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Open Access Publications from the University of California

Surface Chemistry Dependence on Aluminum Doping in Ni-rich LiNi0.8Co0.2-yAlyO2 Cathodes.

  • Author(s): Lebens-Higgins, Zachary W;
  • Halat, David M;
  • Faenza, Nicholas V;
  • Wahila, Matthew J;
  • Mascheck, Manfred;
  • Wiell, Tomas;
  • Eriksson, Susanna K;
  • Palmgren, Paul;
  • Rodriguez, Jose;
  • Badway, Fadwa;
  • Pereira, Nathalie;
  • Amatucci, Glenn G;
  • Lee, Tien-Lin;
  • Grey, Clare P;
  • Piper, Louis FJ
  • et al.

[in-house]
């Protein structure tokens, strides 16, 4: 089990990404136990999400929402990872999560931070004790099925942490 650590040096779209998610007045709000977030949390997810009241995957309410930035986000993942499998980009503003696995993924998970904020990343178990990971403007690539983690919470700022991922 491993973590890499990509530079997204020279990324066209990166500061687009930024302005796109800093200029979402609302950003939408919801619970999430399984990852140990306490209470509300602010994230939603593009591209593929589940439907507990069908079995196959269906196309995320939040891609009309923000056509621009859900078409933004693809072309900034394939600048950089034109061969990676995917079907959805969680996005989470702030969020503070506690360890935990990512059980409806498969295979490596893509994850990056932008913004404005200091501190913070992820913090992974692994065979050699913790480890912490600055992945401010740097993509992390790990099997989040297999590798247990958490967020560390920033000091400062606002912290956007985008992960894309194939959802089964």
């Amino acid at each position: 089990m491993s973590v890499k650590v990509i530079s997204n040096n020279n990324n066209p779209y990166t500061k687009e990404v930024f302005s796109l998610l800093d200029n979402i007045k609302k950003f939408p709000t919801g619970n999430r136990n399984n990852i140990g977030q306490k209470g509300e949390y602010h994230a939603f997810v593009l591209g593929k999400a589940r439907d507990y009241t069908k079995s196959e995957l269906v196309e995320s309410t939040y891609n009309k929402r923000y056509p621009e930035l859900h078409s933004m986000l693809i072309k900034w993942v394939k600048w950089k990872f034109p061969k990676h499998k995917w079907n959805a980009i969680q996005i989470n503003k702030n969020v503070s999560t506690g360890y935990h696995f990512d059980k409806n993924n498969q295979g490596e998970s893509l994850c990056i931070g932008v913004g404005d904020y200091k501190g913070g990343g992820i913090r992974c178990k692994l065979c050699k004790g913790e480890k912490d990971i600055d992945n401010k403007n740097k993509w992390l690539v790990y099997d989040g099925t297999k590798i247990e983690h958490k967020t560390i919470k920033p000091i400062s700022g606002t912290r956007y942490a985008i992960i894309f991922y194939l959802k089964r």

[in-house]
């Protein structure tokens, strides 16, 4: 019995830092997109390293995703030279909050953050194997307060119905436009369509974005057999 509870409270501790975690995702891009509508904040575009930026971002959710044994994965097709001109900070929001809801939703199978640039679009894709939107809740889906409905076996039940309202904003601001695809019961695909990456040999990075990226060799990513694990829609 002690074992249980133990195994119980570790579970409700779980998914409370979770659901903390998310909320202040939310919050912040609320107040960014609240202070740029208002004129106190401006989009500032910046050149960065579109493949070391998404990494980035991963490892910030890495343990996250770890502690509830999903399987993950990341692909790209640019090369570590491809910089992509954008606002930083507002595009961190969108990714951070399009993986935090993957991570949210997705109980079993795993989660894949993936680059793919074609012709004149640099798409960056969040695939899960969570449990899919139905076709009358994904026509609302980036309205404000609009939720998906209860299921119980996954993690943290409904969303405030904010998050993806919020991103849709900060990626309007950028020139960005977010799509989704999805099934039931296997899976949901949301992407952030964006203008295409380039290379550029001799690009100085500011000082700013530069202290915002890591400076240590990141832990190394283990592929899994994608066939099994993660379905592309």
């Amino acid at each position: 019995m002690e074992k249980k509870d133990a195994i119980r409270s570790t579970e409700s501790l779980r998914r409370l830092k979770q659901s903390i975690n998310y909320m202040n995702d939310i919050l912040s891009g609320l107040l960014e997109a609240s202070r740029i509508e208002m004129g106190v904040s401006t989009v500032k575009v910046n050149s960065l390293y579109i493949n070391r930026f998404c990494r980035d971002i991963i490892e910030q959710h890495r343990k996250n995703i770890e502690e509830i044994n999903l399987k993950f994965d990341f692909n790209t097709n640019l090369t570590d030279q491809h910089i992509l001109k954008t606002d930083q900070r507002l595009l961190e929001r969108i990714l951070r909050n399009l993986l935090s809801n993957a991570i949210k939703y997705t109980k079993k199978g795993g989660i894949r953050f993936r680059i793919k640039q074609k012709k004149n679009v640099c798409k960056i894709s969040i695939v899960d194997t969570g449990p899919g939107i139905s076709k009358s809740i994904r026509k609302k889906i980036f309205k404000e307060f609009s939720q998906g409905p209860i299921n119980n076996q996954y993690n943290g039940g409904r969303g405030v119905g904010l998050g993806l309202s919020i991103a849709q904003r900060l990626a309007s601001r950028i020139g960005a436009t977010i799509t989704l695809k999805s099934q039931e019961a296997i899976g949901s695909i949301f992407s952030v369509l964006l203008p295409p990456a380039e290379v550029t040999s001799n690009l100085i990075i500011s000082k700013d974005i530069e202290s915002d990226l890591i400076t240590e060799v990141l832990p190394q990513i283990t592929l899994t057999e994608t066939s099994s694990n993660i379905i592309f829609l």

Aluminum is a common dopant across oxide cathodes for improving the bulk and cathode-electrolyte interface (CEI) stability. Aluminum in the bulk is known to enhance structural and thermal stability, yet the exact influence of aluminum at the CEI remains unclear. To address this, we utilized a combination of X-ray photoelectron and absorption spectroscopy to identify aluminum surface environments and extent of transition metal reduction for Ni-rich LiNi0.8Co0.2-yAlyO2 (0%, 5%, or 20% Al) layered oxide cathodes tested at 4.75 V under thermal stress (60 °C). For these tests, we compared the conventional LiPF6 salt with the more thermally stable LiBF4 salt. The CEI layers are inherently different between these two electrolyte salts, particularly for the highest level of Al-doping (20%) where a thicker (thinner) CEI layer is found for LiPF6 (LiBF4). Focusing on the aluminum environment, we reveal the type of surface aluminum species are dependent on the electrolyte salt, as Al-O-F- and Al-F-like species form when using LiPF6 and LiBF4, respectively. In both cases, we find cathode-electrolyte reactions drive the formation of a protective Al-F-like barrier at the CEI in Al-doped oxide cathodes.

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